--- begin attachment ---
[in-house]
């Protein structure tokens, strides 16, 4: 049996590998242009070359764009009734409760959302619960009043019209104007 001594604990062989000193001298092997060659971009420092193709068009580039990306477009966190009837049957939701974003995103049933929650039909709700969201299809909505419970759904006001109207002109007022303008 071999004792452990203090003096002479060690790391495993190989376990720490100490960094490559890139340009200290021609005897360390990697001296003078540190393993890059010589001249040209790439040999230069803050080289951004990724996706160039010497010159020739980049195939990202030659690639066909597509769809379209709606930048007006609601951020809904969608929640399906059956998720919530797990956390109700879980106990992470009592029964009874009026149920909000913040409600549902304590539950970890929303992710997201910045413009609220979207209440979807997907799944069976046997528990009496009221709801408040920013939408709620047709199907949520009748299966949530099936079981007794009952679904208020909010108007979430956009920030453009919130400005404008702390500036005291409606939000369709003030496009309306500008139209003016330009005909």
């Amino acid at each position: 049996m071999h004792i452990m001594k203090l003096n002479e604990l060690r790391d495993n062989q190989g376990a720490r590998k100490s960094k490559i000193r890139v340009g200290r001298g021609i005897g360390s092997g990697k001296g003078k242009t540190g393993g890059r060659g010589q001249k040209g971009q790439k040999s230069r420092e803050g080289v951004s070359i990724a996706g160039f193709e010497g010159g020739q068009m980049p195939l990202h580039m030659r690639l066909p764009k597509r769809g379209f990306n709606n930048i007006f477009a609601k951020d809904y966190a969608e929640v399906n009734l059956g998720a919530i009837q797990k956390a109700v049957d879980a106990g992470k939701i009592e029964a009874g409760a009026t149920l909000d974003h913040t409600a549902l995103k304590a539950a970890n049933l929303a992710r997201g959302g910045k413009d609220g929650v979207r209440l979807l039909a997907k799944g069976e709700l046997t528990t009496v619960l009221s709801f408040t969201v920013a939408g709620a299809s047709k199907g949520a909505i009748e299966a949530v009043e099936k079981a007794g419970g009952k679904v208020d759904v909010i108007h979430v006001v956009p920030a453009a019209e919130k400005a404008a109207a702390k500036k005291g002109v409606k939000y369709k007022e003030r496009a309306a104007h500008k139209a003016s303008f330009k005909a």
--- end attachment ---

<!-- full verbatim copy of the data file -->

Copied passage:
[in-house]
């Protein structure tokens, strides 16, 4: 049996590998242009070359764009009734409760959302619960009043019209104007 001594604990062989000193001298092997060659971009420092193709068009580039990306477009966190009837049957939701974003995103049933929650039909709700969201299809909505419970759904006001109207002109007022303008 071999004792452990203090003096002479060690790391495993190989376990720490100490960094490559890139340009200290021609005897360390990697001296003078540190393993890059010589001249040209790439040999230069803050080289951004990724996706160039010497010159020739980049195939990202030659690639066909597509769809379209709606930048007006609601951020809904969608929640399906059956998720919530797990956390109700879980106990992470009592029964009874009026149920909000913040409600549902304590539950970890929303992710997201910045413009609220979207209440979807997907799944069976046997528990009496009221709801408040920013939408709620047709199907949520009748299966949530099936079981007794009952679904208020909010108007979430956009920030453009919130400005404008702390500036005291409606939000369709003030496009309306500008139209003016330009005909």
């Amino acid at each position: 049996m071999h004792i452990m001594k203090l003096n002479e604990l060690r790391d495993n062989q190989g376990a720490r590998k100490s960094k490559i000193r890139v340009g200290r001298g021609i005897g360390s092997g990697k001296g003078k242009t540190g393993g890059r060659g010589q001249k040209g971009q790439k040999s230069r420092e803050g080289v951004s070359i990724a996706g160039f193709e010497g010159g020739q068009m980049p195939l990202h580039m030659r690639l066909p764009k597509r769809g379209f990306n709606n930048i007006f477009a609601k951020d809904y966190a969608e929640v399906n009734l059956g998720a919530i009837q797990k956390a109700v049957d879980a106990g992470k939701i009592e029964a009874g409760a009026t149920l909000d974003h913040t409600a549902l995103k304590a539950a970890n049933l929303a992710r997201g959302g910045k413009d609220g929650v979207r209440l979807l039909a997907k799944g069976e709700l046997t528990t009496v619960l009221s709801f408040t969201v920013a939408g709620a299809s047709k199907g949520a909505i009748e299966a949530v009043e099936k079981a007794g419970g009952k679904v208020d759904v909010i108007h979430v006001v956009p920030a453009a019209e919130k400005a404008a109207a702390k500036k005291g002109v409606k939000y369709k007022e003030r496009a309306a104007h500008k139209a003016s303008f330009k005909a």